Tom Caru looks at the potential effects of self-improvement, particularly among your family and friends.
My mum never had any problems with me when I was a borderline alcoholic, presumably because I still ate whatever she prepared for dinner. When I started my journey towards a healthier version of me, when I started saying “No, thank you” to the homemade lasagna…hell hath no fury (and my Mum isn’t even Italian).
Making healthier choices invariably involves, at some point, making less unhealthy choices. When we think about unhealthy choices we don’t think about poor posture, the repetitive diatribes of a close friend, or ruining our sleep by staring at our smartphone late at night. We think about food. About giving up some of the things in which we love to indulge. Although the spectrum of healthy eating vs. unhealthy eating is wide and varied and although the position of some particular food items on that spectrum might be debatable, there is enough of a popular consensus for people to start to notice when you make changes.
Especially the people who know you best.
When they do, they often seem to attack your choices as if in pre-emptive defence of their own, even if you never even whispered a murmur of criticism for the manner in which they’ve populated their plate.
As human beings, despite the growing interpersonal disconnect of the modern world, we are still tribal animals; members of a social network. Within that network, some degree of our self-worth is often generated by comparison. We consciously and, at other times, unconsciously insert ourselves into a pecking order of our own devising. We look out at the world and the people around us and place them above or below.
So suddenly a choice that on the surface is entirely your own (and should be); say the food on your plate suddenly becomes an untended and very often, imagined, jab at the self-esteem of those around you.
This is a hidden cost of your new health plan that your personal trainer or online nutritionist probably neglected to mention. If you’re lucky the majority of friends and family in your life will be able to step outside this dynamic and judge your choices based on how they benefit your lifestyle, not the ways in which those choices challenge theirs.
The only accurate way to decide whether the sacrifices that come with a healthier lifestyle (and/or a leaner physique) are worth it, is to know the why of the changes you are making, and keep it ever in the forefront of your mind. Too often we lose track of the specifics of our why – or the original reason is hijacked by the saturating influence of whatever latest version of beauty is being idolised by society.
Do you have more energy? Do you have more mobility? Does your partner think you look better naked? Do you have more confidence? Are you able to perform better at your chosen sport? Are you no longer less likely to die before you’re 50?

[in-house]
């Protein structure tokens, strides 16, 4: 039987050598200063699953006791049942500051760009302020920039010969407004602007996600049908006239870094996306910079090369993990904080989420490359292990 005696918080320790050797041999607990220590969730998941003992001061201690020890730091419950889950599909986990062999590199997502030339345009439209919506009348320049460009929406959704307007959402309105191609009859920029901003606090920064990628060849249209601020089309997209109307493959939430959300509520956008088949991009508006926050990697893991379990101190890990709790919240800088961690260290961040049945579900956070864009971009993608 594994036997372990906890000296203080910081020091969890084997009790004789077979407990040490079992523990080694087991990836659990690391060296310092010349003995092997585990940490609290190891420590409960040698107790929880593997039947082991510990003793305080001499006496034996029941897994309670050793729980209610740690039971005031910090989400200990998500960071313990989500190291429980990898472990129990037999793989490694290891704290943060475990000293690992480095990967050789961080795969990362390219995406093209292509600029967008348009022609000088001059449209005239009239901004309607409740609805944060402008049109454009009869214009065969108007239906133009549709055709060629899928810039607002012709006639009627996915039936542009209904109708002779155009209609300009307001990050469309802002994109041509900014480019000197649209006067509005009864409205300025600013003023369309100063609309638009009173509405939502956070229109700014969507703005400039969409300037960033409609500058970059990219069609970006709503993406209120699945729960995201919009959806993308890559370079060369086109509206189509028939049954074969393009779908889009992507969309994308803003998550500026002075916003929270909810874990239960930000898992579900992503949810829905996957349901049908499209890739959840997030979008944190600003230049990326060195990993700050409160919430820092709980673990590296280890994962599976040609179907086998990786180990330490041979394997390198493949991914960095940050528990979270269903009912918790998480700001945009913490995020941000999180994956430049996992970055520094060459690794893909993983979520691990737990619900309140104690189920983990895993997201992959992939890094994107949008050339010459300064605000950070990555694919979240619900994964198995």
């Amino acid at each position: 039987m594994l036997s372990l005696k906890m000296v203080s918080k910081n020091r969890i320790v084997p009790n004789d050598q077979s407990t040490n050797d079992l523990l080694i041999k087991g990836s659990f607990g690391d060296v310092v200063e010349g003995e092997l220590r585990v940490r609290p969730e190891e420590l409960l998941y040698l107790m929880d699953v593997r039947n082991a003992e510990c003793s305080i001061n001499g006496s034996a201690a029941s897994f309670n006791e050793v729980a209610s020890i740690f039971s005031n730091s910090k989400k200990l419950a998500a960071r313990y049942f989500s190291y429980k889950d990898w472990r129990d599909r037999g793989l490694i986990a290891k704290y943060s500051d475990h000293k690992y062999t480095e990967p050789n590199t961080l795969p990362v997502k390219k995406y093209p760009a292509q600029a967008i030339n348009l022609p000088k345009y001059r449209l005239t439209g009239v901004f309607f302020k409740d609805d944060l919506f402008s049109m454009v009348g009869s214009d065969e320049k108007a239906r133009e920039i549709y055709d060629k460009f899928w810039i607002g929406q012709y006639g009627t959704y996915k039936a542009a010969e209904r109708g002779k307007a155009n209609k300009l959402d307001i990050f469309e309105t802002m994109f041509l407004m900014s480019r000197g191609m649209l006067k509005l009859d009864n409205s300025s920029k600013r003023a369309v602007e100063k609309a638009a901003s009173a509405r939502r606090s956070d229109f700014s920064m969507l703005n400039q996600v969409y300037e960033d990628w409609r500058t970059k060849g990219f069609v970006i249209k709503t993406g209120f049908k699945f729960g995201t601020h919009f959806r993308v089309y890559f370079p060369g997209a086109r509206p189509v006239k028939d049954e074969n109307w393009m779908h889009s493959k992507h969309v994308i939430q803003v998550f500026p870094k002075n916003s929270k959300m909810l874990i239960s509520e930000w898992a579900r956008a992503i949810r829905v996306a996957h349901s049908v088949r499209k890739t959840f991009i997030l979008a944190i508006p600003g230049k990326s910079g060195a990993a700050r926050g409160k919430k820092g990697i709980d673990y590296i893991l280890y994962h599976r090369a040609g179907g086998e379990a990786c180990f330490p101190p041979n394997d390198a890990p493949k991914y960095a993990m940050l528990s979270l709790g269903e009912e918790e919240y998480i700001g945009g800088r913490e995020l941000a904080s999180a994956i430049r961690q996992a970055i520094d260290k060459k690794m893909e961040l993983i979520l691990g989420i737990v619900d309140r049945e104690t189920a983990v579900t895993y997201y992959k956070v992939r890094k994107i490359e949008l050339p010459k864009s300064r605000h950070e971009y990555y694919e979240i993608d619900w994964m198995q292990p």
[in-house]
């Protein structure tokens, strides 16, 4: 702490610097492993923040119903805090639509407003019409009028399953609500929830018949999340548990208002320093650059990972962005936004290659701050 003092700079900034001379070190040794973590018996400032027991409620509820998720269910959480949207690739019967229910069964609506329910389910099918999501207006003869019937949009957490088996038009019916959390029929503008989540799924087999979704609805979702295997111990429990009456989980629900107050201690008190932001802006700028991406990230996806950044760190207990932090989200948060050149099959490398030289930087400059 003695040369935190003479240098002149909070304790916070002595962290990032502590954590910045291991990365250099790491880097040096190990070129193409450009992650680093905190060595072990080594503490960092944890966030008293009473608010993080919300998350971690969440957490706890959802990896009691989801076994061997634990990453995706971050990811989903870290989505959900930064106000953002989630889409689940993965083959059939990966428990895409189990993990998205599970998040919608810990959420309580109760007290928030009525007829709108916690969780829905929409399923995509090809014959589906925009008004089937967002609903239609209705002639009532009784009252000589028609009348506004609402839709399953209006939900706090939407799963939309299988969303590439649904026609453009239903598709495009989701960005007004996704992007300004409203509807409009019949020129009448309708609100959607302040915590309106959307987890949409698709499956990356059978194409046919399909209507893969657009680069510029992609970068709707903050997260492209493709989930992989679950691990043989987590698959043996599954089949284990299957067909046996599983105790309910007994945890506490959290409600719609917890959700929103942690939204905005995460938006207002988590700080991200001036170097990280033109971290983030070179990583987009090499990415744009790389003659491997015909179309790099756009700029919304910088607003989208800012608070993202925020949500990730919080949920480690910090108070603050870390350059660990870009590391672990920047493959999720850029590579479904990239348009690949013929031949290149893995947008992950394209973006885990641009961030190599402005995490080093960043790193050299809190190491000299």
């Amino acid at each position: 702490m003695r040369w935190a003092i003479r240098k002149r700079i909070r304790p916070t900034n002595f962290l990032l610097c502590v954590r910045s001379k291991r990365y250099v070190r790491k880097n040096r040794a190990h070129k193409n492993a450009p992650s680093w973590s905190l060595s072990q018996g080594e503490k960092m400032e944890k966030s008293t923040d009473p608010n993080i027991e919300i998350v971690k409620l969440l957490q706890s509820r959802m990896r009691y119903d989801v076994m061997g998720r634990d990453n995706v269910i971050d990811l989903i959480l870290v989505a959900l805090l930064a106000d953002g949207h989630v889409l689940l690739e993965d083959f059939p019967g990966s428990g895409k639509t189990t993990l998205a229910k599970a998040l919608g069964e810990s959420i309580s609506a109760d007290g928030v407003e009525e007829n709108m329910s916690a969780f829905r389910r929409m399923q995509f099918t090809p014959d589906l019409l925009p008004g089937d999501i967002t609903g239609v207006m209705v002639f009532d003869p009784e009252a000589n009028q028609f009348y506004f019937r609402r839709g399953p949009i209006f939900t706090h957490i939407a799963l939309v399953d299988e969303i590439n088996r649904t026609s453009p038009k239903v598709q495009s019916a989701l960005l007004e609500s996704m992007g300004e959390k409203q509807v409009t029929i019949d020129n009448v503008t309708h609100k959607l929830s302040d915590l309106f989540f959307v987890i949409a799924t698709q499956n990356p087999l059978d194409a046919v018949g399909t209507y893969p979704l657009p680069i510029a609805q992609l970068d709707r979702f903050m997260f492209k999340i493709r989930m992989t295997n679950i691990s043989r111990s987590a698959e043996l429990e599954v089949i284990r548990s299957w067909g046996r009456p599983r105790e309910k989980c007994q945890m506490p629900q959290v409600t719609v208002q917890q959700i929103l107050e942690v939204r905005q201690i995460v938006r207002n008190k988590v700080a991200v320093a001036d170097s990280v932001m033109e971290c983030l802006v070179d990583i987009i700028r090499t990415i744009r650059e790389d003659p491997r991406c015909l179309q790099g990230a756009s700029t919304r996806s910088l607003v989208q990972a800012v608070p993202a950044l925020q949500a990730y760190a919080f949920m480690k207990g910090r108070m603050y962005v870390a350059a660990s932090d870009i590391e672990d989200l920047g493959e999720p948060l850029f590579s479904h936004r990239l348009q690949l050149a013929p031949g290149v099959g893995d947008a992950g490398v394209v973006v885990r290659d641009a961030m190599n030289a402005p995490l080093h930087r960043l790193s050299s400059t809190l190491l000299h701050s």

The reasons are many, but sometimes the reason is flawed from the very beginning.
We see people that we perceive as healthier or fitter and judge out own progress or self-worth based on how well we measure up. We see a leaner person and peg them as a healthier one, instead of just a leaner one. We inscribe a physical characteristic with a personal one; she is not just lean, she is disciplined. Our why, or the end point of our why becomes shaped by comparison.
The biggest flaw with basing your self-confidence or your lifestyle choices on comparison is that it is a lie. Despite the fact that we are all unique snowflakes, there are enough consistent characteristics between us that we fool ourselves into thinking that such comparisons are accurate.
Yes, comparisons can be accurate in the degree to which they show disparity, but it is the next leap of reason that fails us. We see the disparity and judge our success or failure based upon its greatness. Not only are we all biologically varied, we are socially, emotionally and environmentally varied, but the variation is too easily ignored.
Comparison is only valuable to the extent that it can provide information of practical application in your own life, to aid in the creation of lifestyle habits that allow you to create an environment where you and you alone determine the place your lifestyle falls on that infinitely varied spectrum between optimal aging and Keith Richards levels of toxicity.
With this in mind, it becomes far more important to eat “more appropriately” than to eat “more healthfully” because “appropriate” still implies a context. And without context, what’s the fucking point?